Over the years the township has built in caps to limit these types of payouts. Police officers hired after Jan. 1, 1996, are capped at $15,000 for unused sick days. In the Fire Department, firefighters hired after Dec. 1, 1978, have their sick day payouts capped at $15,000. Fire officers’ sick days are capped at $15,000 if they joined the department after Sept. 1, 1989. Township employees’ vacation day payouts are limited to accrued vacation over two years.
Out of 338 Teaneck employees, there are just 38 left who do not fall under the cap, Township Manager William Broughton said.
“As we move forward and those employees retire, the new hires will fall under the cap and our liability will decrease,” he said.
While the employees receiving large checks upon retirement will drop with time, over the next decade the town could be faced with scores of public workers leaving the job with big payouts.
In the mid-1990s the state offered a pension buyout program, and many police and firefighters in Teaneck took the early-retirement offer. Now those employees hired to fill their shoes are becoming eligible for retirement.
If there was a wave of retirements, Broughton said, Teaneck could use “breakage” — the difference in salary between the retired worker and lower-paid new hire — or authorize a special emergency appropriation to cover the cost of the payouts.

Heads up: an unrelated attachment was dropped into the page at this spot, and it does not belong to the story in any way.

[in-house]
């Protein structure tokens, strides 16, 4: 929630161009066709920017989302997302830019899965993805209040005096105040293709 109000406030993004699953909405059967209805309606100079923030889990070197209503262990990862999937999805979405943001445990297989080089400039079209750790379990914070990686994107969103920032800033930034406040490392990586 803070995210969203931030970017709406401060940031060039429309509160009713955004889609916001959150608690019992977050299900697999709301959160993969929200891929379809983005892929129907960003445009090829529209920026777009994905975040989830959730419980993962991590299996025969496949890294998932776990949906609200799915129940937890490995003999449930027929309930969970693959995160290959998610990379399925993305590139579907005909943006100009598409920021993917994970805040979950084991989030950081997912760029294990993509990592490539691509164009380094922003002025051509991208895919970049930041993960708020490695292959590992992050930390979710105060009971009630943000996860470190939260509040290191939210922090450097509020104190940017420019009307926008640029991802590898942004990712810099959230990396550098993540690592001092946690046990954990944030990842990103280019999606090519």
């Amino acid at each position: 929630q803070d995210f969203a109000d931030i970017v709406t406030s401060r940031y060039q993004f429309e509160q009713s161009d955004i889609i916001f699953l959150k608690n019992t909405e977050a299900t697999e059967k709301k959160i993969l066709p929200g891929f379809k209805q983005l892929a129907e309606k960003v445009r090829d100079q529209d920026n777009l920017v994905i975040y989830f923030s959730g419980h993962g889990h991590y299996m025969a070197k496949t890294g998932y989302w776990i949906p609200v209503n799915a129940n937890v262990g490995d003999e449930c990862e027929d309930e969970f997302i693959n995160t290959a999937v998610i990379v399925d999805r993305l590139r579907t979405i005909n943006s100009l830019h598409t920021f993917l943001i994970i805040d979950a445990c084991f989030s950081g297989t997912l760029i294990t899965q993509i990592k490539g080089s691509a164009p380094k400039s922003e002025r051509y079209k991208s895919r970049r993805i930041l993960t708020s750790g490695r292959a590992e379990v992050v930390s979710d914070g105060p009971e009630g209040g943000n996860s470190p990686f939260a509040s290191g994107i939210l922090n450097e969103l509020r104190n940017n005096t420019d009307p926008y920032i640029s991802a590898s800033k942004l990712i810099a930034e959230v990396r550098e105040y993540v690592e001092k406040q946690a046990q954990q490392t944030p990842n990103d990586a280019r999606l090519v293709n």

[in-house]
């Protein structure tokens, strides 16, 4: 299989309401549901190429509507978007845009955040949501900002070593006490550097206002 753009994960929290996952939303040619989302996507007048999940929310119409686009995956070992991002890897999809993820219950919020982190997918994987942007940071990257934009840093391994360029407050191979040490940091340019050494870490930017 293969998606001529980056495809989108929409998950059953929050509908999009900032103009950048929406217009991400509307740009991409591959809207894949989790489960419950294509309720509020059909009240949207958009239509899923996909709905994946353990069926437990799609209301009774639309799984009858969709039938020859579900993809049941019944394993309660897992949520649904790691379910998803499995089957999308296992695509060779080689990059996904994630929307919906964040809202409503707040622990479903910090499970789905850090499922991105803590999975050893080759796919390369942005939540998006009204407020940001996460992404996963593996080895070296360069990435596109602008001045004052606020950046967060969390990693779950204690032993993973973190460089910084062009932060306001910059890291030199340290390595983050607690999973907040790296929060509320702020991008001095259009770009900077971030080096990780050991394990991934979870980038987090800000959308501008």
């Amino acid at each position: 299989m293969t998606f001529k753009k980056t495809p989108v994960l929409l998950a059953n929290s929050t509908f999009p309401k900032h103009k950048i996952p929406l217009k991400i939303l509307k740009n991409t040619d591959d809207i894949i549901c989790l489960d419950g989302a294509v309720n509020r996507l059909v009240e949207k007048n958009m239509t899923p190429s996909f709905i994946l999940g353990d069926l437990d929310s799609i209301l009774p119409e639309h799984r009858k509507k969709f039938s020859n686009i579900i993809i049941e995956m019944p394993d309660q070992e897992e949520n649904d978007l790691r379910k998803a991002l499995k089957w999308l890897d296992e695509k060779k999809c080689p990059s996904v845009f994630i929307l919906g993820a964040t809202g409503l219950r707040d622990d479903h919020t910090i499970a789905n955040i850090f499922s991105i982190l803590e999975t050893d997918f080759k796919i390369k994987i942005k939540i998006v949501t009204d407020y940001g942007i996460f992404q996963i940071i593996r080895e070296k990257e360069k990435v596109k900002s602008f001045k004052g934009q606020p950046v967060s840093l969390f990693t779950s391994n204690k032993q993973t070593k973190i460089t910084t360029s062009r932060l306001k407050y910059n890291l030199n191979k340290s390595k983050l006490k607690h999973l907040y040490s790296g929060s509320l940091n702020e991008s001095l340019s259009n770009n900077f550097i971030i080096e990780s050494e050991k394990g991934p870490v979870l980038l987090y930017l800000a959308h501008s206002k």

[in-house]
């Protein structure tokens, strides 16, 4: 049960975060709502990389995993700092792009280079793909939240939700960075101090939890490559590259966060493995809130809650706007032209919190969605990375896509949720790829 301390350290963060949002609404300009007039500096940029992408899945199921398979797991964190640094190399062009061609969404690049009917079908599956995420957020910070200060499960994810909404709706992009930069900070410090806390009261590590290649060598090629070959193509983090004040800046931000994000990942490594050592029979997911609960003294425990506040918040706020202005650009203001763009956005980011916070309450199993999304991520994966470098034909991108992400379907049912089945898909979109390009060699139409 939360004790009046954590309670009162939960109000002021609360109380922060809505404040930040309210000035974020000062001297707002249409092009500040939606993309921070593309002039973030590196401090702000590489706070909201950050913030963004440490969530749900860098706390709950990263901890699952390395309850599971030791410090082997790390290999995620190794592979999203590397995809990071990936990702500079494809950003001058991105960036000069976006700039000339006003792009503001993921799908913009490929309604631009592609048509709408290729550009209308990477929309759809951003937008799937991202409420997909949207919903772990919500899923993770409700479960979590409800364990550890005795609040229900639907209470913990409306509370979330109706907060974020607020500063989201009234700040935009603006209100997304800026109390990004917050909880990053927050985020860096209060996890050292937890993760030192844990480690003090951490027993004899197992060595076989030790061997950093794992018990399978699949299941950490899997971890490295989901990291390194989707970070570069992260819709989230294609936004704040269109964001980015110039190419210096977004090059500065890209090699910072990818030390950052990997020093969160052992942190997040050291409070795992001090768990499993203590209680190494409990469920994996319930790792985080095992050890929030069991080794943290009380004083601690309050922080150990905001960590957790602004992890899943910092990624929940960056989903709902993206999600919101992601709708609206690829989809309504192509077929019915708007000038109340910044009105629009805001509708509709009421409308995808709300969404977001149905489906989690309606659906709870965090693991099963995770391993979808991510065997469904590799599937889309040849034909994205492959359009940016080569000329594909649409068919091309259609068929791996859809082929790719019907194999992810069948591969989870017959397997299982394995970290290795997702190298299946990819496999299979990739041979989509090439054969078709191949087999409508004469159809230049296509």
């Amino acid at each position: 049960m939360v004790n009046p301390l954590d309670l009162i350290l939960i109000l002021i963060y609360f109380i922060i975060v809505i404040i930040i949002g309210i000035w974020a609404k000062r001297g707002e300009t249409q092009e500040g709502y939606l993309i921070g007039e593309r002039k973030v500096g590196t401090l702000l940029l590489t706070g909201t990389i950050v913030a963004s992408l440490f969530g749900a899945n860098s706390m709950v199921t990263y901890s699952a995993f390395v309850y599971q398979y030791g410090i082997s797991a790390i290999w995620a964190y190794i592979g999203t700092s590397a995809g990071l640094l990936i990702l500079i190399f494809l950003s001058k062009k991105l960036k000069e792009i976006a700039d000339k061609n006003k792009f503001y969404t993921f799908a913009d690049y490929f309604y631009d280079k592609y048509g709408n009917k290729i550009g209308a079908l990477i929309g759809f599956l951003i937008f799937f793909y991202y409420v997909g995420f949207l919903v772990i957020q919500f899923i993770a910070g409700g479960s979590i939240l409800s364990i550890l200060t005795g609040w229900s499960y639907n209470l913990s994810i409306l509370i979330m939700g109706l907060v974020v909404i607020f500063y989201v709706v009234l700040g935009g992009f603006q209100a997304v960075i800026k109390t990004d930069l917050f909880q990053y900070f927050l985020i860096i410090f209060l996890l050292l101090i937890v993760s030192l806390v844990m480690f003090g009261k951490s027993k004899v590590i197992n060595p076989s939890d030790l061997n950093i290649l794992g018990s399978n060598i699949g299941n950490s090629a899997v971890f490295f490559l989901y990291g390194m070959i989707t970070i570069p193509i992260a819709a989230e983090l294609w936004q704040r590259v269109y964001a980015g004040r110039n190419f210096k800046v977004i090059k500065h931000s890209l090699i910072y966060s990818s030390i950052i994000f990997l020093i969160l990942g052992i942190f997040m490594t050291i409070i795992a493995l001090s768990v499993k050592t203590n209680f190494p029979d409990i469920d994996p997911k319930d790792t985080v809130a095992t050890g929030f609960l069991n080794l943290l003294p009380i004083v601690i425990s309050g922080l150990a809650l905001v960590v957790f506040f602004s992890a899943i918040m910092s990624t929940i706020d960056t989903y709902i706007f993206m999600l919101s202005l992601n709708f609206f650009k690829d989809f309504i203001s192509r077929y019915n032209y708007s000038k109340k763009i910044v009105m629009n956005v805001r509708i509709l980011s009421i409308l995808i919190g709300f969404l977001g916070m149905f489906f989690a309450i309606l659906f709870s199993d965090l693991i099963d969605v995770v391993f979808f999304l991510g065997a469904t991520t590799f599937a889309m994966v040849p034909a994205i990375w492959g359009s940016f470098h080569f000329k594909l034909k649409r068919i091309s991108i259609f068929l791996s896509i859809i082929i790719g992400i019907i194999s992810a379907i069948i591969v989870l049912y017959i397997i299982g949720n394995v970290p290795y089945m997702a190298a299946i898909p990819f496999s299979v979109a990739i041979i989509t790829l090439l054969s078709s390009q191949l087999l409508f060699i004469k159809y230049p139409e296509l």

“We’ll be able to manage any retirements,” said Broughton. “If there was a mass retirement, that’s something where we could have a special emergency and spread the cost over a number of years.”
Councilman Alan Sohn has argued for budgeting for these payouts over time. At the end of 2015, just $400.46 was set aside for terminal leave liability. At the end of last year, there was nothing left of the $300,000 that had been reserved.
“We have a huge number of employees who pre-date the cap, and the amount they are eligible to receive grows every year. If the wrong people retire at the wrong time, we can be hit really hard,” Sohn said. “If we know the bill is coming and we don’t know exactly when, let’s set aside money every year and plan for it.”